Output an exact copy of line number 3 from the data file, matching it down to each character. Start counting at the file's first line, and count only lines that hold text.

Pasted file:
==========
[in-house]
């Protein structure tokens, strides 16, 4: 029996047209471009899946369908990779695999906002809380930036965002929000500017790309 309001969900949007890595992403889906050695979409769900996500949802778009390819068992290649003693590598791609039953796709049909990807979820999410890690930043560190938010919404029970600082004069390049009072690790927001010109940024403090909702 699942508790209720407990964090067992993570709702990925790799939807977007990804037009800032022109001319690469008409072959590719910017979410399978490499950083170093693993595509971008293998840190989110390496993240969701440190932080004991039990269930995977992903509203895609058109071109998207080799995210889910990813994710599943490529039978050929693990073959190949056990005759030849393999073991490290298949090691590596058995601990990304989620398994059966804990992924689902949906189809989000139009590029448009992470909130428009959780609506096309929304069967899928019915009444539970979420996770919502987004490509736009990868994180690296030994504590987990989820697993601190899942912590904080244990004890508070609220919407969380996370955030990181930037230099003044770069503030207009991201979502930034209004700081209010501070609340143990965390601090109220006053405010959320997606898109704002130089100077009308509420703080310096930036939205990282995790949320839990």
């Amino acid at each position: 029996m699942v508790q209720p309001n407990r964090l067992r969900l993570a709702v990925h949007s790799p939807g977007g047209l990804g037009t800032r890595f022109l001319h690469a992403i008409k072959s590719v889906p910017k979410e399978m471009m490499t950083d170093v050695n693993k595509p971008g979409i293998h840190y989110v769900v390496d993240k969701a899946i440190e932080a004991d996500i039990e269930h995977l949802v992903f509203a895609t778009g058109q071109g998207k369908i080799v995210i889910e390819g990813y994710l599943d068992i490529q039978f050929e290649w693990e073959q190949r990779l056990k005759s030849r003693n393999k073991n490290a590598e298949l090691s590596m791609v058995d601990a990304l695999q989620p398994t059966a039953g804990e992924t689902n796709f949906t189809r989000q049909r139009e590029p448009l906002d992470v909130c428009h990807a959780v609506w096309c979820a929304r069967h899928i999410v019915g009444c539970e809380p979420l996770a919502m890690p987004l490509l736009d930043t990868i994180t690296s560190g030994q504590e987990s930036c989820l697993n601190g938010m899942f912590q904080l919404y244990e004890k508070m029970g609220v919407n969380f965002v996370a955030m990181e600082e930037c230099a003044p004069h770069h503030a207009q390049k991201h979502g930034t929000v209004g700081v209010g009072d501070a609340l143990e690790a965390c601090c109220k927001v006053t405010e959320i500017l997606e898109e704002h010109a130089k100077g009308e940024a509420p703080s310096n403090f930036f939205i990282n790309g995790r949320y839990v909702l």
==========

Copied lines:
């Amino acid at each position: 029996m699942v508790q209720p309001n407990r964090l067992r969900l993570a709702v990925h949007s790799p939807g977007g047209l990804g037009t800032r890595f022109l001319h690469a992403i008409k072959s590719v889906p910017k979410e399978m471009m490499t950083d170093v050695n693993k595509p971008g979409i293998h840190y989110v769900v390496d993240k969701a899946i440190e932080a004991d996500i039990e269930h995977l949802v992903f509203a895609t778009g058109q071109g998207k369908i080799v995210i889910e390819g990813y994710l599943d068992i490529q039978f050929e290649w693990e073959q190949r990779l056990k005759s030849r003693n393999k073991n490290a590598e298949l090691s590596m791609v058995d601990a990304l695999q989620p398994t059966a039953g804990e992924t689902n796709f949906t189809r989000q049909r139009e590029p448009l906002d992470v909130c428009h990807a959780v609506w096309c979820a929304r069967h899928i999410v019915g009444c539970e809380p979420l996770a919502m890690p987004l490509l736009d930043t990868i994180t690296s560190g030994q504590e987990s930036c989820l697993n601190g938010m899942f912590q904080l919404y244990e004890k508070m029970g609220v919407n969380f965002v996370a955030m990181e600082e930037c230099a003044p004069h770069h503030a207009q390049k991201h979502g930034t929000v209004g700081v209010g009072d501070a609340l143990e690790a965390c601090c109220k927001v006053t405010e959320i500017l997606e898109e704002h010109a130089k100077g009308e940024a509420p703080s310096n403090f930036f939205i990282n790309g995790r949320y839990v909702l």